• To support their share price. Companies with a history of high payouts and dividend increases may be more attractive to investors. More investors means more trading activity and capital, which can support a company’s stock prices over the long term.
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Why invest in dividend stocks?

So far, we’ve identified why companies like Microsoft are raising dividends. But from an investor’s point of view, dividends can seem like a boring addition to potentially low-return investments. That’s especially true when you compare the performance of dividend stocks to high-fliers like small-cap tech companies full of volatility and potential.

So why invest in Microsoft or other dividend-paying stocks?

It’s simple: math is on your side.

Dividends increase the return of your portfolio

A recent Fidelity study found that since 1930, dividends have accounted for 40% of stock market returns. In addition, these small payments can support your portfolio when stock prices fall, even in unrelated investments.

For example, when S&P 500 stocks plummeted in the 1930s and 1920s, dividends partially or almost completely offset that decline. (Depending on where you invested.)

Dividends can also help after the hard times. When the stock market goes up and down, dividend payments provide extra money to spend or reinvest as you see fit.

Dividends help fight inflation

The same Fidelity study found that dividends can be particularly potent during years of high inflation.

For example, when the consumer price index linked inflation above 5%, dividends made up 54% of the total return in the stock market. And when inflation soared astronomically in the 1970s, dividends accounted for 71% of the S&P 500’s earnings.

In addition, history shows that companies that continue to raise dividends tend to outperform on average in environments of prolonged high inflation.

But there’s a catch: Today’s best dividend stocks may not be the same as last decade, or even last year. Think of companies that do or will do in the current economic climate. When inflation is high, that typically includes companies that can raise prices to offset rising costs, such as energy companies or grocers.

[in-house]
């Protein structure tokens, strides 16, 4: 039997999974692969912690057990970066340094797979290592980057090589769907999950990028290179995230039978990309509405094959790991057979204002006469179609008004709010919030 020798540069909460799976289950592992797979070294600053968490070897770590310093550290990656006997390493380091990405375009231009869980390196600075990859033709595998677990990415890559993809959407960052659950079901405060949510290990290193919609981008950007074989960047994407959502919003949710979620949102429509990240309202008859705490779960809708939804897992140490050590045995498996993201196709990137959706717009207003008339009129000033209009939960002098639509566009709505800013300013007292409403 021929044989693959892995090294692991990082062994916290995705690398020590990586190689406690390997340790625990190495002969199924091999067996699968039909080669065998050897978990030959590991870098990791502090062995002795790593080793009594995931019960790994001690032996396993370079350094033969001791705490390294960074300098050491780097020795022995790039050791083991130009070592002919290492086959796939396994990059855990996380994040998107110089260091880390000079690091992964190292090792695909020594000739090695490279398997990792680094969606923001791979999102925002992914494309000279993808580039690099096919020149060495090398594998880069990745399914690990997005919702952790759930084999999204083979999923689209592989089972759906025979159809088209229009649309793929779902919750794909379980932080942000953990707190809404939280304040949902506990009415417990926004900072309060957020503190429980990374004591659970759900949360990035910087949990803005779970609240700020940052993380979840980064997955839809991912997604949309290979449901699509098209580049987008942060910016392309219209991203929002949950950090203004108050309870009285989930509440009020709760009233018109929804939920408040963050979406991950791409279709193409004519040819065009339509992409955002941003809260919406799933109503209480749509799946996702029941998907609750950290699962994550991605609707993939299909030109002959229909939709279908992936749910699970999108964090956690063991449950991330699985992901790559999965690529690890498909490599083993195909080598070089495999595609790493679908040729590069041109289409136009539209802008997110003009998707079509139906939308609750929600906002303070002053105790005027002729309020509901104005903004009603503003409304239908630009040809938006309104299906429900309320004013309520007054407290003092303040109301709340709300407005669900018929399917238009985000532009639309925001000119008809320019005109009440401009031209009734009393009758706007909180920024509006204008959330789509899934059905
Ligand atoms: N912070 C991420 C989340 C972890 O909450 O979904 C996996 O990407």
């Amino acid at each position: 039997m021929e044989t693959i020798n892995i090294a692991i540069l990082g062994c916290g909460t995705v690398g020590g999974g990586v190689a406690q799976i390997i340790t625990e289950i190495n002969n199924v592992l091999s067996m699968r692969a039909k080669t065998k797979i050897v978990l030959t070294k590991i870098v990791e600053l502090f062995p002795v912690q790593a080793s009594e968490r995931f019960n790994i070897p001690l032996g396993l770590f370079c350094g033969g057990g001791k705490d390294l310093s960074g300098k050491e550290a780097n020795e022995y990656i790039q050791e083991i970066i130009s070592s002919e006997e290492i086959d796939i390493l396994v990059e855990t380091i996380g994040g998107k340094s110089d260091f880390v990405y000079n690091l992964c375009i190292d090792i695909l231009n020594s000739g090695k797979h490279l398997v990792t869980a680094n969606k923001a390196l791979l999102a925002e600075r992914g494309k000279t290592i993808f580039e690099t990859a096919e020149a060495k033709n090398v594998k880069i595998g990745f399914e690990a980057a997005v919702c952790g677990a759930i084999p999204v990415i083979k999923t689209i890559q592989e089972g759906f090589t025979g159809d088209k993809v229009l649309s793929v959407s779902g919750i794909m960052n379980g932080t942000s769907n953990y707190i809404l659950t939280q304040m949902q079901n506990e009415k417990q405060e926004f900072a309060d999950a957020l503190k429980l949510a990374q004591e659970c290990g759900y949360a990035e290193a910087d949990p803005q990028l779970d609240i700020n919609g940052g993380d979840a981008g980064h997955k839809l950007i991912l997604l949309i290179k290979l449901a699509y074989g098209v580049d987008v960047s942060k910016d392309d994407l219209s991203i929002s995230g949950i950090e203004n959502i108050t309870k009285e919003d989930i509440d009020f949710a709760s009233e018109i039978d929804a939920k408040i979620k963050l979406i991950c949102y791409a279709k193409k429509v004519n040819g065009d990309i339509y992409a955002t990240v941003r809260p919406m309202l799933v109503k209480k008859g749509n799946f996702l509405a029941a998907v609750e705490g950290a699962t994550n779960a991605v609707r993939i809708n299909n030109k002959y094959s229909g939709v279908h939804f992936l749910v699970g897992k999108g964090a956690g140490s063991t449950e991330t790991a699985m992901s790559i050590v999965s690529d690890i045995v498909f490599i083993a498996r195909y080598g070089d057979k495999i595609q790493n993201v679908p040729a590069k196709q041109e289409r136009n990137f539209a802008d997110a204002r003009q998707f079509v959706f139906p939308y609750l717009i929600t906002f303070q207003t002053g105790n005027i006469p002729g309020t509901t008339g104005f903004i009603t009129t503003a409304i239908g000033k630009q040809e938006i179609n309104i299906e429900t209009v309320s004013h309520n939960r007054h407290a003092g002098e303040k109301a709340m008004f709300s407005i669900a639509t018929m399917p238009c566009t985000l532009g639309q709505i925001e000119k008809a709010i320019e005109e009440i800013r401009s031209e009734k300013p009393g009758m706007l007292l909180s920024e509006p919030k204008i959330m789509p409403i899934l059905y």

Dividends can dampen volatility

In addition to hedging inflation and increasing returns, dividends can also smooth out your portfolio’s long-term volatility profile. By providing your portfolio with regular cash payments, you can increase returns against volatile markets and recessions. (Plus, you can use the money to reinvest when the market drops.)

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In addition, because dividends support the prices of individual stocks, some dividend-paying stocks may outperform non-dividend-paying counterparts in harsh climates.

What does Microsoft’s dividend increase mean for you?

Given this year’s disappointing outlook and poor stock performance, it seems there isn’t much to like about Microsoft right now. (Or any tech stock for that matter.) But Microsoft’s dividend plans suggest this is a tech company that believes in its future.

Microsoft’s increase in payments suggests that the net profit it plans to bring in — whether it meets analyst expectations or not — will support its dividends beyond the next quarter. And as a major technology company with wide reach and influence, Microsoft’s product lines remain robust enough to withstand today’s conditions.

As it stands, Microsoft’s dividend hike will help move the company toward coveted dividend aristocrat status while rewarding investors. At the same time, it seems a vote of confidence among management that Microsoft can weather the current headwinds with minimal damage. Only time will tell if management’s assurance is well placed.

Enjoy profits without waiting for dividend payments

As we discussed, investing in dividend-paying stocks is a great way to improve the long-term performance of your portfolio. But you don’t have to wait for a company’s quarterly payout to see results.

With you don’t have to.

Investing in our Emerging Tech Kit gives you the chance to tap into the lucrative (and volatile) potential of the tech space without waiting for a payoff. Add our inflation kit and you can hedge against price increases while your dollars look to the future.

That is the power of investing with AI.